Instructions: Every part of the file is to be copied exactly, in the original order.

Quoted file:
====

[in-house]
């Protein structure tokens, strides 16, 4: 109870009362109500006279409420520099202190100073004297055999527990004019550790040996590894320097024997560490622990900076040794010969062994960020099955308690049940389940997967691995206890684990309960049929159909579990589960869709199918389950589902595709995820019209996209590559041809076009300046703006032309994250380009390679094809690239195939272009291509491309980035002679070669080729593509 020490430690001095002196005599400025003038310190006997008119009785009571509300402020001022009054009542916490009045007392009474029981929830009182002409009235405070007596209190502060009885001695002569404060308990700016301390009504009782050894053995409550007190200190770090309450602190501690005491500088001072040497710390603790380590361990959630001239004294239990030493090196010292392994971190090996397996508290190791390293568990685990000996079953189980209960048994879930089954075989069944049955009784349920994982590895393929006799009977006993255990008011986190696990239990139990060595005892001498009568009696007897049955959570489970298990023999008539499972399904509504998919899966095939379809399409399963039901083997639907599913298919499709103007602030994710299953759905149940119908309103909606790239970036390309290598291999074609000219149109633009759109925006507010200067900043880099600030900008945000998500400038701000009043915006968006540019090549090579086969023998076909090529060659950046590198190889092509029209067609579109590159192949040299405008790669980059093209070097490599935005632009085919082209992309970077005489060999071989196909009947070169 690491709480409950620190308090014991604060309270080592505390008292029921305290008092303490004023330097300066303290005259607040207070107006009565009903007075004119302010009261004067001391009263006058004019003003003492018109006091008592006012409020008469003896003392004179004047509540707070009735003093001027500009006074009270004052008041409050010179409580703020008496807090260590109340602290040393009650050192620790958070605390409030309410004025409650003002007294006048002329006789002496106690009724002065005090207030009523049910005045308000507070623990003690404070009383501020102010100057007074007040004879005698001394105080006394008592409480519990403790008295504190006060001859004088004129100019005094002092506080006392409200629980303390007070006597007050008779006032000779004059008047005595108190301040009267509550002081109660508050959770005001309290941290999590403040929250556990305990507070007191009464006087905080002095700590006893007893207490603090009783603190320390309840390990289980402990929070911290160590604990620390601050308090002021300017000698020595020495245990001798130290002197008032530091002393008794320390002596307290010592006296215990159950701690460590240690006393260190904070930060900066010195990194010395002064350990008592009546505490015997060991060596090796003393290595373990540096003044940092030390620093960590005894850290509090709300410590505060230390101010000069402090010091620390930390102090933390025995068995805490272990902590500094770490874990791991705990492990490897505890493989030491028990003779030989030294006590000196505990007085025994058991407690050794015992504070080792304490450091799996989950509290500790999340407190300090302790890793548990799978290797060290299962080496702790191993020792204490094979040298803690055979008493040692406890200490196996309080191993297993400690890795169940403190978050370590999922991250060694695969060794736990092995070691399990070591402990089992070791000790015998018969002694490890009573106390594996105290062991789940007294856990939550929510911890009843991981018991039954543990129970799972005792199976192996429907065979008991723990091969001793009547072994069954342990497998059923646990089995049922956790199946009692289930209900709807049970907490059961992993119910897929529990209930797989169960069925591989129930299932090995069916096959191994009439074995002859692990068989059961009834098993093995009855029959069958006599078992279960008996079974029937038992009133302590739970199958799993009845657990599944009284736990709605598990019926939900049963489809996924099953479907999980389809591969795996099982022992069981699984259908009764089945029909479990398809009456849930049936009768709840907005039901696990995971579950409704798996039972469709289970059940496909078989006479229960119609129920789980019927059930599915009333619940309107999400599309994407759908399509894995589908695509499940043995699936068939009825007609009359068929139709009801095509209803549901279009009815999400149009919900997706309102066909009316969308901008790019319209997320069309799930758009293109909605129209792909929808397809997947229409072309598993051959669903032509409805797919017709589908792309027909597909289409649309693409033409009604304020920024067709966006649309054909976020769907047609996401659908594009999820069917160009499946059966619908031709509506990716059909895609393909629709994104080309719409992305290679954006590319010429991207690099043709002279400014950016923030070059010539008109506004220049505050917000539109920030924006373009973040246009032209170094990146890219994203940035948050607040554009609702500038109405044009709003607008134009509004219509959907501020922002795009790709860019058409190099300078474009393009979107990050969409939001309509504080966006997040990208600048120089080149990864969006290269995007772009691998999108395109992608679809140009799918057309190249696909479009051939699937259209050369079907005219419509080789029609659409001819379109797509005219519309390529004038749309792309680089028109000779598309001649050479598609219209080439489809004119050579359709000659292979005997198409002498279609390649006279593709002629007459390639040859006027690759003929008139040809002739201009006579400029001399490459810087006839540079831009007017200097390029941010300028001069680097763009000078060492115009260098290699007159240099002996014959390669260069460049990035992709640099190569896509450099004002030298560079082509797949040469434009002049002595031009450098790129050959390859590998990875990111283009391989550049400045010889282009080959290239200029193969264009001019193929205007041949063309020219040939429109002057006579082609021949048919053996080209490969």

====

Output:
[in-house]
């Protein structure tokens, strides 16, 4: 109870009362109500006279409420520099202190100073004297055999527990004019550790040996590894320097024997560490622990900076040794010969062994960020099955308690049940389940997967691995206890684990309960049929159909579990589960869709199918389950589902595709995820019209996209590559041809076009300046703006032309994250380009390679094809690239195939272009291509491309980035002679070669080729593509 020490430690001095002196005599400025003038310190006997008119009785009571509300402020001022009054009542916490009045007392009474029981929830009182002409009235405070007596209190502060009885001695002569404060308990700016301390009504009782050894053995409550007190200190770090309450602190501690005491500088001072040497710390603790380590361990959630001239004294239990030493090196010292392994971190090996397996508290190791390293568990685990000996079953189980209960048994879930089954075989069944049955009784349920994982590895393929006799009977006993255990008011986190696990239990139990060595005892001498009568009696007897049955959570489970298990023999008539499972399904509504998919899966095939379809399409399963039901083997639907599913298919499709103007602030994710299953759905149940119908309103909606790239970036390309290598291999074609000219149109633009759109925006507010200067900043880099600030900008945000998500400038701000009043915006968006540019090549090579086969023998076909090529060659950046590198190889092509029209067609579109590159192949040299405008790669980059093209070097490599935005632009085919082209992309970077005489060999071989196909009947070169 690491709480409950620190308090014991604060309270080592505390008292029921305290008092303490004023330097300066303290005259607040207070107006009565009903007075004119302010009261004067001391009263006058004019003003003492018109006091008592006012409020008469003896003392004179004047509540707070009735003093001027500009006074009270004052008041409050010179409580703020008496807090260590109340602290040393009650050192620790958070605390409030309410004025409650003002007294006048002329006789002496106690009724002065005090207030009523049910005045308000507070623990003690404070009383501020102010100057007074007040004879005698001394105080006394008592409480519990403790008295504190006060001859004088004129100019005094002092506080006392409200629980303390007070006597007050008779006032000779004059008047005595108190301040009267509550002081109660508050959770005001309290941290999590403040929250556990305990507070007191009464006087905080002095700590006893007893207490603090009783603190320390309840390990289980402990929070911290160590604990620390601050308090002021300017000698020595020495245990001798130290002197008032530091002393008794320390002596307290010592006296215990159950701690460590240690006393260190904070930060900066010195990194010395002064350990008592009546505490015997060991060596090796003393290595373990540096003044940092030390620093960590005894850290509090709300410590505060230390101010000069402090010091620390930390102090933390025995068995805490272990902590500094770490874990791991705990492990490897505890493989030491028990003779030989030294006590000196505990007085025994058991407690050794015992504070080792304490450091799996989950509290500790999340407190300090302790890793548990799978290797060290299962080496702790191993020792204490094979040298803690055979008493040692406890200490196996309080191993297993400690890795169940403190978050370590999922991250060694695969060794736990092995070691399990070591402990089992070791000790015998018969002694490890009573106390594996105290062991789940007294856990939550929510911890009843991981018991039954543990129970799972005792199976192996429907065979008991723990091969001793009547072994069954342990497998059923646990089995049922956790199946009692289930209900709807049970907490059961992993119910897929529990209930797989169960069925591989129930299932090995069916096959191994009439074995002859692990068989059961009834098993093995009855029959069958006599078992279960008996079974029937038992009133302590739970199958799993009845657990599944009284736990709605598990019926939900049963489809996924099953479907999980389809591969795996099982022992069981699984259908009764089945029909479990398809009456849930049936009768709840907005039901696990995971579950409704798996039972469709289970059940496909078989006479229960119609129920789980019927059930599915009333619940309107999400599309994407759908399509894995589908695509499940043995699936068939009825007609009359068929139709009801095509209803549901279009009815999400149009919900997706309102066909009316969308901008790019319209997320069309799930758009293109909605129209792909929808397809997947229409072309598993051959669903032509409805797919017709589908792309027909597909289409649309693409033409009604304020920024067709966006649309054909976020769907047609996401659908594009999820069917160009499946059966619908031709509506990716059909895609393909629709994104080309719409992305290679954006590319010429991207690099043709002279400014950016923030070059010539008109506004220049505050917000539109920030924006373009973040246009032209170094990146890219994203940035948050607040554009609702500038109405044009709003607008134009509004219509959907501020922002795009790709860019058409190099300078474009393009979107990050969409939001309509504080966006997040990208600048120089080149990864969006290269995007772009691998999108395109992608679809140009799918057309190249696909479009051939699937259209050369079907005219419509080789029609659409001819379109797509005219519309390529004038749309792309680089028109000779598309001649050479598609219209080439489809004119050579359709000659292979005997198409002498279609390649006279593709002629007459390639040859006027690759003929008139040809002739201009006579400029001399490459810087006839540079831009007017200097390029941010300028001069680097763009000078060492115009260098290699007159240099002996014959390669260069460049990035992709640099190569896509450099004002030298560079082509797949040469434009002049002595031009450098790129050959390859590998990875990111283009391989550049400045010889282009080959290239200029193969264009001019193929205007041949063309020219040939429109002057006579082609021949048919053996080209490969």